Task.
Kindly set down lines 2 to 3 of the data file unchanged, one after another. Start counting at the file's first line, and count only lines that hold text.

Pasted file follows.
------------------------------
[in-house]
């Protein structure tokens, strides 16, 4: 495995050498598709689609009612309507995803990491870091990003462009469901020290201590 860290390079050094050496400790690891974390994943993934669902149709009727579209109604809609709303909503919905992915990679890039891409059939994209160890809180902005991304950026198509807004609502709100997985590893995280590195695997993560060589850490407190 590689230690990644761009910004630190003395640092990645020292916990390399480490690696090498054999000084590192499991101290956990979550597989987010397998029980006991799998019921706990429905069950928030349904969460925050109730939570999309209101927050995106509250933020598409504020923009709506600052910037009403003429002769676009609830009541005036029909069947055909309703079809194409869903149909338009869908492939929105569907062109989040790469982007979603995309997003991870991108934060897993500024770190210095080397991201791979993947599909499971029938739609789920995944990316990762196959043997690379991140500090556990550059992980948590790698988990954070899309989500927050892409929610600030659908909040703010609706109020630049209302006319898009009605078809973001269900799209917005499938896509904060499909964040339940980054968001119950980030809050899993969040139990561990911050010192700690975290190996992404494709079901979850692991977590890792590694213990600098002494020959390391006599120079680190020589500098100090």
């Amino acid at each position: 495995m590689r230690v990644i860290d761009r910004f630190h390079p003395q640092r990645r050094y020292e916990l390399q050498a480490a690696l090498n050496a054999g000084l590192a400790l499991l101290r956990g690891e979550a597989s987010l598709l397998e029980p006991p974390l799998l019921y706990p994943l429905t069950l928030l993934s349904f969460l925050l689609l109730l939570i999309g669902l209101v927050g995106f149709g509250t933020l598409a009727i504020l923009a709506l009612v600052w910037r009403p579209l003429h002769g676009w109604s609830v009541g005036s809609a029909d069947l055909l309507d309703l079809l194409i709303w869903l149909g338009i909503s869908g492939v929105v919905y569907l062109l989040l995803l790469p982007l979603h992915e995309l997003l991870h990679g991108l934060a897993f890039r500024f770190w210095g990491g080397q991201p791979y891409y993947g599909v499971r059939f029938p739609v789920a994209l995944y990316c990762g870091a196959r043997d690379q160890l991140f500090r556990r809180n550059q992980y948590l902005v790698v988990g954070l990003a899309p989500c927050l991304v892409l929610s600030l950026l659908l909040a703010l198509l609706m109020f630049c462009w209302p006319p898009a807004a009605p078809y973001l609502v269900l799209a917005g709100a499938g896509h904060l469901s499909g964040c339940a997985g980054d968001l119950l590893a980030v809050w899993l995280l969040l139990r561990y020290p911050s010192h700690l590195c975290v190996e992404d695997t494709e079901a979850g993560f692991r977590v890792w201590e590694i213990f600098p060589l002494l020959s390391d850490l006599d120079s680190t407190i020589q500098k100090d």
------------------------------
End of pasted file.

């Protein structure tokens, strides 16, 4: 495995050498598709689609009612309507995803990491870091990003462009469901020290201590 860290390079050094050496400790690891974390994943993934669902149709009727579209109604809609709303909503919905992915990679890039891409059939994209160890809180902005991304950026198509807004609502709100997985590893995280590195695997993560060589850490407190 590689230690990644761009910004630190003395640092990645020292916990390399480490690696090498054999000084590192499991101290956990979550597989987010397998029980006991799998019921706990429905069950928030349904969460925050109730939570999309209101927050995106509250933020598409504020923009709506600052910037009403003429002769676009609830009541005036029909069947055909309703079809194409869903149909338009869908492939929105569907062109989040790469982007979603995309997003991870991108934060897993500024770190210095080397991201791979993947599909499971029938739609789920995944990316990762196959043997690379991140500090556990550059992980948590790698988990954070899309989500927050892409929610600030659908909040703010609706109020630049209302006319898009009605078809973001269900799209917005499938896509904060499909964040339940980054968001119950980030809050899993969040139990561990911050010192700690975290190996992404494709079901979850692991977590890792590694213990600098002494020959390391006599120079680190020589500098100090």
């Amino acid at each position: 495995m590689r230690v990644i860290d761009r910004f630190h390079p003395q640092r990645r050094y020292e916990l390399q050498a480490a690696l090498n050496a054999g000084l590192a400790l499991l101290r956990g690891e979550a597989s987010l598709l397998e029980p006991p974390l799998l019921y706990p994943l429905t069950l928030l993934s349904f969460l925050l689609l109730l939570i999309g669902l209101v927050g995106f149709g509250t933020l598409a009727i504020l923009a709506l009612v600052w910037r009403p579209l003429h002769g676009w109604s609830v009541g005036s809609a029909d069947l055909l309507d309703l079809l194409i709303w869903l149909g338009i909503s869908g492939v929105v919905y569907l062109l989040l995803l790469p982007l979603h992915e995309l997003l991870h990679g991108l934060a897993f890039r500024f770190w210095g990491g080397q991201p791979y891409y993947g599909v499971r059939f029938p739609v789920a994209l995944y990316c990762g870091a196959r043997d690379q160890l991140f500090r556990r809180n550059q992980y948590l902005v790698v988990g954070l990003a899309p989500c927050l991304v892409l929610s600030l950026l659908l909040a703010l198509l609706m109020f630049c462009w209302p006319p898009a807004a009605p078809y973001l609502v269900l799209a917005g709100a499938g896509h904060l469901s499909g964040c339940a997985g980054d968001l119950l590893a980030v809050w899993l995280l969040l139990r561990y020290p911050s010192h700690l590195c975290v190996e992404d695997t494709e079901a979850g993560f692991r977590v890792w201590e590694i213990f600098p060589l002494l020959s390391d850490l006599d120079s680190t407190i020589q500098k100090d």